Click to Skip Ad
Closing in...

Elon Musk fears World War III could destroy humanity’s ambitions to colonize Mars

Elon Musk World War III Mars

Tesla and SpaceX CEO Elon Musk has a lot of ambitious dreams but he also seems to worry quite a bit about apocalyptic dangers — for example, he has talked at length about the potential threat that artificial intelligence poses to humanity’s existence. But it’s not only AI that keeps him up at night, as he seems concerned that humanity might ruin itself through war before any killer robots even have the chance.

FROM EARLIER: WSJ reveals Galaxy S7 release timing, says Samsung will copy iPhone 6s’ best new feature

In an interview with GQ, Musk says that humanity’s ability to colonize Mars would be severely jeopardized by getting into another world war that would cripple our ability to invest and cooperate in the project of sending people to Mars.

“I don’t think we can discount the possibility of a third World War,” he says. “You know, in 1912 they were proclaiming a new age of peace and prosperity, saying that it was a golden age, war was over. And then you had World War I followed by World War II followed by the Cold War. So I think we need to acknowledge that there’s certainly a possibility of a third World War, and if that does occur it could be far worse than anything that’s happened before. Let’s say nuclear weapons are used. I mean, there could be a very powerful social movement that’s anti-technology. There’s also growth in religious extremism. Like, I mean, does ISIS grow?”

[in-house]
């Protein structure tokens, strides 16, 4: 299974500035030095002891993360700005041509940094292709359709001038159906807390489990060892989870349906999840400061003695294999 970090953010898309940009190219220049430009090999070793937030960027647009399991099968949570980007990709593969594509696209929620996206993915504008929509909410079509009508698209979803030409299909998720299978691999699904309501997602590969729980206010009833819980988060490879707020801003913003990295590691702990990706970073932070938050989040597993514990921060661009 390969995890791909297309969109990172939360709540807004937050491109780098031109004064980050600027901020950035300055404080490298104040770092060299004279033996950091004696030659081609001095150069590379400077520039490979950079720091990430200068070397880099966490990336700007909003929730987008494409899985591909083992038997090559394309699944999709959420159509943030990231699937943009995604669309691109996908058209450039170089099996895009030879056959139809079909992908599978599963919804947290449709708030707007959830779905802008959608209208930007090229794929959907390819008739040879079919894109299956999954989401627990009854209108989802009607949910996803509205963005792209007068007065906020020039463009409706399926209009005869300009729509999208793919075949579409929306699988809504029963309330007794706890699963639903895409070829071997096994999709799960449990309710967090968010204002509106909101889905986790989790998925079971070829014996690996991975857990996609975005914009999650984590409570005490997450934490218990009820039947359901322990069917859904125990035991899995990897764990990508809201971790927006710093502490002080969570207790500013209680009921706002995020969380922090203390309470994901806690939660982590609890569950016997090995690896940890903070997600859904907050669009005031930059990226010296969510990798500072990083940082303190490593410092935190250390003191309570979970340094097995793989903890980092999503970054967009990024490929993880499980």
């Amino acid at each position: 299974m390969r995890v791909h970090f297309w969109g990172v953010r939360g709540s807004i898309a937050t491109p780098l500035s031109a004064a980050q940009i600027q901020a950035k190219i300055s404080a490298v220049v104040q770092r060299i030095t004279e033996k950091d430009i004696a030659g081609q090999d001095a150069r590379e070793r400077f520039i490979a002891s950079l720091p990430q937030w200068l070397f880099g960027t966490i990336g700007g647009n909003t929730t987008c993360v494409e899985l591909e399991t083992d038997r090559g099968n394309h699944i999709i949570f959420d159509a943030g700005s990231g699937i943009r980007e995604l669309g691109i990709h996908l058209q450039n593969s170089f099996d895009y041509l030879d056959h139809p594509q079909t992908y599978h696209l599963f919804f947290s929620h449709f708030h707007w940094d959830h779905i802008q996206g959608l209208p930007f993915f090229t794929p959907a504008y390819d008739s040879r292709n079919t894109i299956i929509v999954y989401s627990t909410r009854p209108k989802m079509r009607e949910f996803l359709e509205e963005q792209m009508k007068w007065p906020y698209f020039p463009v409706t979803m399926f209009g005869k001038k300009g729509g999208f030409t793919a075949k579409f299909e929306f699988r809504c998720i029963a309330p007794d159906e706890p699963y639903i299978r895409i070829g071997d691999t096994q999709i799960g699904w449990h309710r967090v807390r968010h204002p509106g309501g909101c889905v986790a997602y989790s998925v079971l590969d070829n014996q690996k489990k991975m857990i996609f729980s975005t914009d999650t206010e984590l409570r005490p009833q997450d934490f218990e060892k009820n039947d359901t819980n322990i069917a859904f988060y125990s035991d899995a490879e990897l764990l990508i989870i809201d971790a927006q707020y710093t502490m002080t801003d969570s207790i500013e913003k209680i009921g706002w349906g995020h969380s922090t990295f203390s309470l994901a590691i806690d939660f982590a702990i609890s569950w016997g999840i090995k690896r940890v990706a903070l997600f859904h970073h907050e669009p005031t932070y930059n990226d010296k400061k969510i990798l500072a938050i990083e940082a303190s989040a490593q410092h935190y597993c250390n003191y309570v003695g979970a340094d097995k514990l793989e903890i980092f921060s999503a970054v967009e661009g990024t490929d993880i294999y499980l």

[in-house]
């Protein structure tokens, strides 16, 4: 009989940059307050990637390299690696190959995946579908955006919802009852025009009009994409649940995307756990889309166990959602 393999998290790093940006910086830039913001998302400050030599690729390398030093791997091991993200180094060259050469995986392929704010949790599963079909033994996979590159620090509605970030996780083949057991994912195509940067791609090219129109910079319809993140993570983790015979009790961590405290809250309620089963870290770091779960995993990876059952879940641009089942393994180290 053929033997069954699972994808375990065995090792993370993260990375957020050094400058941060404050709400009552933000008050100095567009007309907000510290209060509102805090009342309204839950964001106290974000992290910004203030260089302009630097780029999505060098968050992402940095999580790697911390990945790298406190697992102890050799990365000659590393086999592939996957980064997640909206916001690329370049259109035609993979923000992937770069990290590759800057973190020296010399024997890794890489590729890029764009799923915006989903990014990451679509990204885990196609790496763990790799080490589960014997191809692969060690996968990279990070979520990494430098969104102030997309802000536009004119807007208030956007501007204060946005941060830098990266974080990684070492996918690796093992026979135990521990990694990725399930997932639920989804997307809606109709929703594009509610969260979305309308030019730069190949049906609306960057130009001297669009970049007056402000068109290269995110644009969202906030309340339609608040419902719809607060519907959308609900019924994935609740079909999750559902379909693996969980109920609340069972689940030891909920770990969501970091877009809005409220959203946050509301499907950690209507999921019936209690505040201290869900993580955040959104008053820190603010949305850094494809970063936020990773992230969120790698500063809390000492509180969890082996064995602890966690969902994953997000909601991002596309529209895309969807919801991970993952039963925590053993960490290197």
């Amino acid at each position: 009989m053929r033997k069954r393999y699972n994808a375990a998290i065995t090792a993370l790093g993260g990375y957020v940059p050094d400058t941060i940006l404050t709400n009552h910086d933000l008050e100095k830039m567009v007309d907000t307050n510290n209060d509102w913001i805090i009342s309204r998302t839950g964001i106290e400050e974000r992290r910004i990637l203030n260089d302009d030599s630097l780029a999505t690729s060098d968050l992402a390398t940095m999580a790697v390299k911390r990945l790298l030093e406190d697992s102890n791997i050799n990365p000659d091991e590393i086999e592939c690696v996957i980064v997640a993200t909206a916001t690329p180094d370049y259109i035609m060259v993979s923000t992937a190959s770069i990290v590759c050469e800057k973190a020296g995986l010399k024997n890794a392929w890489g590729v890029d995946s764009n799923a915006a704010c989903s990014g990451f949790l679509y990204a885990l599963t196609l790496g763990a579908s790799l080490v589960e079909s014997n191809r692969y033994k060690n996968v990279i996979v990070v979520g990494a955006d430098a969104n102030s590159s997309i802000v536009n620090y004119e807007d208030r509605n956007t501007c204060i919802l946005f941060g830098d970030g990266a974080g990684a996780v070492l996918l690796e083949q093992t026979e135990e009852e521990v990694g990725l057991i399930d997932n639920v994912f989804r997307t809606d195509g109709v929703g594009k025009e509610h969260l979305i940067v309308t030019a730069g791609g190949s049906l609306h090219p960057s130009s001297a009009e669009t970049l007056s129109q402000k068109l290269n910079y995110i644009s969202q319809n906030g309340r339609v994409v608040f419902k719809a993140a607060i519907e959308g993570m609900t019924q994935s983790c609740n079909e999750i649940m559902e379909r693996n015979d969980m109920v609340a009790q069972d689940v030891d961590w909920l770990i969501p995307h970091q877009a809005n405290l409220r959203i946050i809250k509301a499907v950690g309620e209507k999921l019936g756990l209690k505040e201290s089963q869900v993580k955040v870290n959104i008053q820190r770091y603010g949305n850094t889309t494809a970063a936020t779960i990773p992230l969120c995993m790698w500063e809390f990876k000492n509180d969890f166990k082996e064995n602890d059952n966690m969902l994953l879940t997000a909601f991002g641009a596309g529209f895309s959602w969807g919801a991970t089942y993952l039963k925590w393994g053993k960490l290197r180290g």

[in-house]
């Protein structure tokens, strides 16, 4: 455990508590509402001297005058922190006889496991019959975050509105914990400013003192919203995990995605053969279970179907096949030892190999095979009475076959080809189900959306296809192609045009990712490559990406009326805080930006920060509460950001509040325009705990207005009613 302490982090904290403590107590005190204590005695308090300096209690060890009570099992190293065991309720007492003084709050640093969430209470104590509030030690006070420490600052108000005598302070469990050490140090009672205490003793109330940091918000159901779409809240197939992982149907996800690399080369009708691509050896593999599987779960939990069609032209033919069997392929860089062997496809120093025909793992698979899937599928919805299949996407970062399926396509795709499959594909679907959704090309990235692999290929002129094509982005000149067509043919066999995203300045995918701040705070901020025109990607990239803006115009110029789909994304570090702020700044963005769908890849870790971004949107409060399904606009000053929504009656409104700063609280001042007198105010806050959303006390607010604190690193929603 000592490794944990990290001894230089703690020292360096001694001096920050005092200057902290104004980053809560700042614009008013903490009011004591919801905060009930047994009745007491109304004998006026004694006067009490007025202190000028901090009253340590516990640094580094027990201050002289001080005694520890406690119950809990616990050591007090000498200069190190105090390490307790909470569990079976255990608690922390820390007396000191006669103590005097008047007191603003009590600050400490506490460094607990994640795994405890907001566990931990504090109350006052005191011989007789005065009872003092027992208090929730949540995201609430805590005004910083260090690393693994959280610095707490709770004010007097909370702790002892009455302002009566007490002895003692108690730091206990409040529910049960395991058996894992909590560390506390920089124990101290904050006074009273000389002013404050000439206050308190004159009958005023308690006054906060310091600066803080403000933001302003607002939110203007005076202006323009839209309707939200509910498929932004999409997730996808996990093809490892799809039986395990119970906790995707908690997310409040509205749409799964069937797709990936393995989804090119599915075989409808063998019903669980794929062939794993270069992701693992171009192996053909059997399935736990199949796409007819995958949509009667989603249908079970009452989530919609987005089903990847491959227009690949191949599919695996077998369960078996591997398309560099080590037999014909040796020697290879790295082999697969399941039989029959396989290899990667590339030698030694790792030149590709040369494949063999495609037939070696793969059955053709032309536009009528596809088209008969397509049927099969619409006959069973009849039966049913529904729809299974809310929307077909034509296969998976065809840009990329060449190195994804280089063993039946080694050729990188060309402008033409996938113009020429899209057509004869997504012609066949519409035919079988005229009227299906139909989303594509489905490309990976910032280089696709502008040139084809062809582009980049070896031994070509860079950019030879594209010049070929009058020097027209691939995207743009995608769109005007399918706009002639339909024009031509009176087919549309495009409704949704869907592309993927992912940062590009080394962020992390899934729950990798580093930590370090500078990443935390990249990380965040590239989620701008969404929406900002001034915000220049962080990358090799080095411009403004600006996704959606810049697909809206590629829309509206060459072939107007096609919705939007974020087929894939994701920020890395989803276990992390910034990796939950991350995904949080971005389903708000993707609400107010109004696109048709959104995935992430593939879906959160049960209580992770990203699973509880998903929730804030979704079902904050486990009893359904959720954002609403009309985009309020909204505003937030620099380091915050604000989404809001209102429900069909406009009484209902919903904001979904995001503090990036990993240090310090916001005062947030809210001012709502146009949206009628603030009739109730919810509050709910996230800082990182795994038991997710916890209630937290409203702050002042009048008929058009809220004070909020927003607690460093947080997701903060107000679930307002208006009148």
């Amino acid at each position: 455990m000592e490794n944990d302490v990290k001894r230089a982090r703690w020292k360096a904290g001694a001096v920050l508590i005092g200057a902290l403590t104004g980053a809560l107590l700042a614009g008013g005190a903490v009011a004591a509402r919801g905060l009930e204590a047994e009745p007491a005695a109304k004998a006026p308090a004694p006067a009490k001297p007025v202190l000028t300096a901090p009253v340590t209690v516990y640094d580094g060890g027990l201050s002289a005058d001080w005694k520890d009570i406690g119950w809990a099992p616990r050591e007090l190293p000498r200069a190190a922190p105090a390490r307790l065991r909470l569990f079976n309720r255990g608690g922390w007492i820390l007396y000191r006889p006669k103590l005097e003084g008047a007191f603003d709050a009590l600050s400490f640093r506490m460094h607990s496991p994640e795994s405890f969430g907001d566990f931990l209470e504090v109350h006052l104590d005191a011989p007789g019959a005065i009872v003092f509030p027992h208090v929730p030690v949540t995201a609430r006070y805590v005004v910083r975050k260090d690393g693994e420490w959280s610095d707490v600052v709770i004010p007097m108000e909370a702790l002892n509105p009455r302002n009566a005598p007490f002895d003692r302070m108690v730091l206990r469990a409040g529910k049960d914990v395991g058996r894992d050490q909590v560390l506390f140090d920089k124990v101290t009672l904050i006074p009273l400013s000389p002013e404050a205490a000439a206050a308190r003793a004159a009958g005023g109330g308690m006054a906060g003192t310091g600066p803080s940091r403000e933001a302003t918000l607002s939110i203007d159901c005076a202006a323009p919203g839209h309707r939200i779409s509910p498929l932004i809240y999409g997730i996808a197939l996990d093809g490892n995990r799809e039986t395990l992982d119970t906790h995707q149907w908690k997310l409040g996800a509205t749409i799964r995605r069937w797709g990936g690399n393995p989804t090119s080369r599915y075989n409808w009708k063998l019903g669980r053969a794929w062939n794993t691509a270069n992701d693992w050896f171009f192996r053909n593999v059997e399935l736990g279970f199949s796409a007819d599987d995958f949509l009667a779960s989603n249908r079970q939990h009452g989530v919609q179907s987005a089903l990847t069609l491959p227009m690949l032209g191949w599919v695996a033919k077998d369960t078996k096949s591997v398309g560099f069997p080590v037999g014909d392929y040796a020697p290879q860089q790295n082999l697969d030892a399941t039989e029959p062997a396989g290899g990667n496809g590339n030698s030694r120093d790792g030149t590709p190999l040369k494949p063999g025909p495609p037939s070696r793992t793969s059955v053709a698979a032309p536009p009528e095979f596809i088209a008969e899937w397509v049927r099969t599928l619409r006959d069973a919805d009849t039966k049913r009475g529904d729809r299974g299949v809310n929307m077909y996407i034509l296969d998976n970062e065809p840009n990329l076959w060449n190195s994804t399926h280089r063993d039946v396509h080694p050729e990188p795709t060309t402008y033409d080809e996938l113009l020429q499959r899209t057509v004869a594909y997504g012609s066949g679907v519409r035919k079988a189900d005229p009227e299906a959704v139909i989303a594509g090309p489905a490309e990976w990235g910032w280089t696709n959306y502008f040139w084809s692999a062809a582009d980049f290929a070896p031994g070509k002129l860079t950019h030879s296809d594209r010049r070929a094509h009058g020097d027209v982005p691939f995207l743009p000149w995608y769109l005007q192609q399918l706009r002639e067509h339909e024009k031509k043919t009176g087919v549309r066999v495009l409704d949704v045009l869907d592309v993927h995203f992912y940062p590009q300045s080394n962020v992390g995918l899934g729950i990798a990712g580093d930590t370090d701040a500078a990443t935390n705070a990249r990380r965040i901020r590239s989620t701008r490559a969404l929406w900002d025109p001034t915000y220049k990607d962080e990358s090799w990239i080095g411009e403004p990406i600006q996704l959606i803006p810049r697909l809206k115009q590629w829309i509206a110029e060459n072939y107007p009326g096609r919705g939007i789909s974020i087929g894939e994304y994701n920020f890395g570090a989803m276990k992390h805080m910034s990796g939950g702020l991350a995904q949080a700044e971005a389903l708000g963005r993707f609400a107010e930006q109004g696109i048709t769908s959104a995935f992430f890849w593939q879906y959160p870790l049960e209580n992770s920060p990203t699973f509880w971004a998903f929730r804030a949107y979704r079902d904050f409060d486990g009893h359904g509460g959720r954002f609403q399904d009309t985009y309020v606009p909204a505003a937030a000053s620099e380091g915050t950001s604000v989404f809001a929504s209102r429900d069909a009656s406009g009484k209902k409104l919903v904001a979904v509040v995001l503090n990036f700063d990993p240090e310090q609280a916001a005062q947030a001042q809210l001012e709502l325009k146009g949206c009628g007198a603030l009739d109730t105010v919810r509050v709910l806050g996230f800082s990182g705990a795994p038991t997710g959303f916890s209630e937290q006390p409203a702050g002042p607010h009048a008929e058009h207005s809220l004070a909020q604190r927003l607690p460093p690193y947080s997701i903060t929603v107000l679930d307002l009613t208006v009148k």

Well, those are some cheery thoughts!

Musk is right to be worried about the possibility of another global war, particularly if ISIS gets its wish and sparks a “clash of civilizations.” If that were the case, it would be really hard to imagine humanity devoting the resources necessary to colonize Mars, among other things. So let’s just cross our fingers and hope that doesn’t come to pass.

Check out Musk’s full interview with GQ at this link.

Prior to joining BGR as News Editor, Brad Reed spent five years covering the wireless industry for Network World. His first smartphone was a BlackBerry but he has since become a loyal Android user.